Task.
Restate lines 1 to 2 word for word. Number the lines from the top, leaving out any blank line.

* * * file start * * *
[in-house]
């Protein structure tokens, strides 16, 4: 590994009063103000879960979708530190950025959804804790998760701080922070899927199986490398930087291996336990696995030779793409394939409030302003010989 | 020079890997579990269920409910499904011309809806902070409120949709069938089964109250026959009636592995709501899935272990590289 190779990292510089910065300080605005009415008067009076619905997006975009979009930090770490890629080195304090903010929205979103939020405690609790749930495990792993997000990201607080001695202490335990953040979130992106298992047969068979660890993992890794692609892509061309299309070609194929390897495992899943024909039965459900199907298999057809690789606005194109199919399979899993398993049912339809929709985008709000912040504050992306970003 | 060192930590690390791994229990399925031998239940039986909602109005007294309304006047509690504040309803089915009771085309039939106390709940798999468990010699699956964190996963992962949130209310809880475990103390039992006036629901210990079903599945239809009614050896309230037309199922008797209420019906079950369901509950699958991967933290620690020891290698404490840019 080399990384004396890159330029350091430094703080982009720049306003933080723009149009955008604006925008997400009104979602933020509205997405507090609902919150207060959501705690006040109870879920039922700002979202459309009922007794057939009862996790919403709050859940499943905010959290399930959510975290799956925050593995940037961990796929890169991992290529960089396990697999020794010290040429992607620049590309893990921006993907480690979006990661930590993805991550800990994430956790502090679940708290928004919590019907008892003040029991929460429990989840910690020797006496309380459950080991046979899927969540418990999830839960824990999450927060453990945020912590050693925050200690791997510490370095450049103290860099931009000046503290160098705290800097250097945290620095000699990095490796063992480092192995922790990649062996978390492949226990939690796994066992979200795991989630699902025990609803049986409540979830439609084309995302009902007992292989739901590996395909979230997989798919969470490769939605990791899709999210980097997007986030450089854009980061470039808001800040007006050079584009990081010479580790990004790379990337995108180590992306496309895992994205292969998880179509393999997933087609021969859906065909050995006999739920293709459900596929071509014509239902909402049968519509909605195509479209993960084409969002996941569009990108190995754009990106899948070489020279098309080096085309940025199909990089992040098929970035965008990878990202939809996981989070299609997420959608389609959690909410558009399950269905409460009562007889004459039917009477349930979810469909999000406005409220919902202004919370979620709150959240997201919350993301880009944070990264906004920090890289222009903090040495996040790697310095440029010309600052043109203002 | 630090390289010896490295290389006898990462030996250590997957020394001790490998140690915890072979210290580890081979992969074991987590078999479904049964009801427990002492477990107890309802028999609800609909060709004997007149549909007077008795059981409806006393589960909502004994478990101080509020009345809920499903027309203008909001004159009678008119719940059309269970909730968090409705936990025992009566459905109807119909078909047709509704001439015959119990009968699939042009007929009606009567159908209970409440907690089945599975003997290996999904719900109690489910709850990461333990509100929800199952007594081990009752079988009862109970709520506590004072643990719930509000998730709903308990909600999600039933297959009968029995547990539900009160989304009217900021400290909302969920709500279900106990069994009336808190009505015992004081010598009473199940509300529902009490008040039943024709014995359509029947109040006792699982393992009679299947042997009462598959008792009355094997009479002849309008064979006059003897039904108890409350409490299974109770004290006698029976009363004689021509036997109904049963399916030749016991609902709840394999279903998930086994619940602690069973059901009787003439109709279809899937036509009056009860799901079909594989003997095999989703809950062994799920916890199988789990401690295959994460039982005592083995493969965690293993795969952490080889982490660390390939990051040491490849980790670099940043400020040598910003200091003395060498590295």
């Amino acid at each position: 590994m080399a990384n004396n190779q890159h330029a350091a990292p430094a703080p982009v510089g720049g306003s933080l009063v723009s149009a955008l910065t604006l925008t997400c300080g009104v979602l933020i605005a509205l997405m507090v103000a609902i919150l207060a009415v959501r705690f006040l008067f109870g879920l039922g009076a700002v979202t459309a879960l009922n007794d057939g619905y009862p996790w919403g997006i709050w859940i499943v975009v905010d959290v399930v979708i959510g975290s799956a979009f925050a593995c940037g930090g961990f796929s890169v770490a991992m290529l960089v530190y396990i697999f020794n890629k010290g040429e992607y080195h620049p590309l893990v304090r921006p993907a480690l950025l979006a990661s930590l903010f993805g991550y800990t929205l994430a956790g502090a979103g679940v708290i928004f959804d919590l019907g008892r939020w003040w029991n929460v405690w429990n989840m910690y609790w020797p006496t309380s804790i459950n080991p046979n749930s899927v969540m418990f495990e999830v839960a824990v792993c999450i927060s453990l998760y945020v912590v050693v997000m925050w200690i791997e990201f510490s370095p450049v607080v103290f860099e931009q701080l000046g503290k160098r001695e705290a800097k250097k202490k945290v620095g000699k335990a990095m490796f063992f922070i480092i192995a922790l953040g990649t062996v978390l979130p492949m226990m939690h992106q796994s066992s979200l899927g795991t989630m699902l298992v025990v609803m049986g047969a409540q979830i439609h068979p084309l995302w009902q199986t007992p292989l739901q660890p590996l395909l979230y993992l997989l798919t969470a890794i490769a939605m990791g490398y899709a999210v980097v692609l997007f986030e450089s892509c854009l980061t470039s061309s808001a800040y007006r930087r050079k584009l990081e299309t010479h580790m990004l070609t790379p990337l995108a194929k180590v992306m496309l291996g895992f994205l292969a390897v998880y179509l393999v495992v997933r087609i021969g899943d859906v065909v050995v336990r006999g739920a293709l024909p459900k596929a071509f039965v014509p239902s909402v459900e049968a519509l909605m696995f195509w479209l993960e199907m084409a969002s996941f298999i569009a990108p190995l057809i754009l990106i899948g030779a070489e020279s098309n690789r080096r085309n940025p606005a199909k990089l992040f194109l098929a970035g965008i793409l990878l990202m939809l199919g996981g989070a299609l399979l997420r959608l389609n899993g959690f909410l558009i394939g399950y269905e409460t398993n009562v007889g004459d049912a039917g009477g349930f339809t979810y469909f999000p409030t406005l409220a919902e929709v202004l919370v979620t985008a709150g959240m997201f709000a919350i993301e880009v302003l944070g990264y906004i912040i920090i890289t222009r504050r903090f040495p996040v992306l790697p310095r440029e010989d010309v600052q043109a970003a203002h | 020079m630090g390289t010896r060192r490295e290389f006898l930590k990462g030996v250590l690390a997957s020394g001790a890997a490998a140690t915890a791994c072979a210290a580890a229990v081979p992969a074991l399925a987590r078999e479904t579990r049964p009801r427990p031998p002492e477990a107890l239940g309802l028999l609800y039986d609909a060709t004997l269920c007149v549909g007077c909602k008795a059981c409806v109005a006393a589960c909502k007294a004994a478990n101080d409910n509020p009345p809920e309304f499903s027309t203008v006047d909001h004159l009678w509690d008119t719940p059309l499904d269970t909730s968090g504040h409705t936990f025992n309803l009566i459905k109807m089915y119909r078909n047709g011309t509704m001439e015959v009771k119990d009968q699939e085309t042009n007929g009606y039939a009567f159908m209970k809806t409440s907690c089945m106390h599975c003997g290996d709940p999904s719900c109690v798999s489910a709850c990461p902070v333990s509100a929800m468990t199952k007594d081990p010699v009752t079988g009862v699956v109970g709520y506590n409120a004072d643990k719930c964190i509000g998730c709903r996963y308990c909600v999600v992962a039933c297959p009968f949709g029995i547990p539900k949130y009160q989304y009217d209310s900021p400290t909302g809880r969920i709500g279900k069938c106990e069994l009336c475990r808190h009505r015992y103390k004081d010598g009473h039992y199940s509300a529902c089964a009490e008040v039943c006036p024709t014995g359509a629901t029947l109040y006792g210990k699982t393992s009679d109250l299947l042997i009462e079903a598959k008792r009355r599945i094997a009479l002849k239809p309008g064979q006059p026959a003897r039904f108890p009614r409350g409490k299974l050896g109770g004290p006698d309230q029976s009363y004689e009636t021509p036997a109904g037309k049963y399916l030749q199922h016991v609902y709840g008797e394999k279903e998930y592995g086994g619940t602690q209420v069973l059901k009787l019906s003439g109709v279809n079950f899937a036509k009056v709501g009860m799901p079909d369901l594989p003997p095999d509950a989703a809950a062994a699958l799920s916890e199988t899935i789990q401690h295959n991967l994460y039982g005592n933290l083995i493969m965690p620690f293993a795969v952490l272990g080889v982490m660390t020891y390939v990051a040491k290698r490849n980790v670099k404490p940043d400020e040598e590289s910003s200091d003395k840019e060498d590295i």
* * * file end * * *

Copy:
[in-house]
């Protein structure tokens, strides 16, 4: 590994009063103000879960979708530190950025959804804790998760701080922070899927199986490398930087291996336990696995030779793409394939409030302003010989 | 020079890997579990269920409910499904011309809806902070409120949709069938089964109250026959009636592995709501899935272990590289 190779990292510089910065300080605005009415008067009076619905997006975009979009930090770490890629080195304090903010929205979103939020405690609790749930495990792993997000990201607080001695202490335990953040979130992106298992047969068979660890993992890794692609892509061309299309070609194929390897495992899943024909039965459900199907298999057809690789606005194109199919399979899993398993049912339809929709985008709000912040504050992306970003 | 060192930590690390791994229990399925031998239940039986909602109005007294309304006047509690504040309803089915009771085309039939106390709940798999468990010699699956964190996963992962949130209310809880475990103390039992006036629901210990079903599945239809009614050896309230037309199922008797209420019906079950369901509950699958991967933290620690020891290698404490840019 080399990384004396890159330029350091430094703080982009720049306003933080723009149009955008604006925008997400009104979602933020509205997405507090609902919150207060959501705690006040109870879920039922700002979202459309009922007794057939009862996790919403709050859940499943905010959290399930959510975290799956925050593995940037961990796929890169991992290529960089396990697999020794010290040429992607620049590309893990921006993907480690979006990661930590993805991550800990994430956790502090679940708290928004919590019907008892003040029991929460429990989840910690020797006496309380459950080991046979899927969540418990999830839960824990999450927060453990945020912590050693925050200690791997510490370095450049103290860099931009000046503290160098705290800097250097945290620095000699990095490796063992480092192995922790990649062996978390492949226990939690796994066992979200795991989630699902025990609803049986409540979830439609084309995302009902007992292989739901590996395909979230997989798919969470490769939605990791899709999210980097997007986030450089854009980061470039808001800040007006050079584009990081010479580790990004790379990337995108180590992306496309895992994205292969998880179509393999997933087609021969859906065909050995006999739920293709459900596929071509014509239902909402049968519509909605195509479209993960084409969002996941569009990108190995754009990106899948070489020279098309080096085309940025199909990089992040098929970035965008990878990202939809996981989070299609997420959608389609959690909410558009399950269905409460009562007889004459039917009477349930979810469909999000406005409220919902202004919370979620709150959240997201919350993301880009944070990264906004920090890289222009903090040495996040790697310095440029010309600052043109203002 | 630090390289010896490295290389006898990462030996250590997957020394001790490998140690915890072979210290580890081979992969074991987590078999479904049964009801427990002492477990107890309802028999609800609909060709004997007149549909007077008795059981409806006393589960909502004994478990101080509020009345809920499903027309203008909001004159009678008119719940059309269970909730968090409705936990025992009566459905109807119909078909047709509704001439015959119990009968699939042009007929009606009567159908209970409440907690089945599975003997290996999904719900109690489910709850990461333990509100929800199952007594081990009752079988009862109970709520506590004072643990719930509000998730709903308990909600999600039933297959009968029995547990539900009160989304009217900021400290909302969920709500279900106990069994009336808190009505015992004081010598009473199940509300529902009490008040039943024709014995359509029947109040006792699982393992009679299947042997009462598959008792009355094997009479002849309008064979006059003897039904108890409350409490299974109770004290006698029976009363004689021509036997109904049963399916030749016991609902709840394999279903998930086994619940602690069973059901009787003439109709279809899937036509009056009860799901079909594989003997095999989703809950062994799920916890199988789990401690295959994460039982005592083995493969965690293993795969952490080889982490660390390939990051040491490849980790670099940043400020040598910003200091003395060498590295």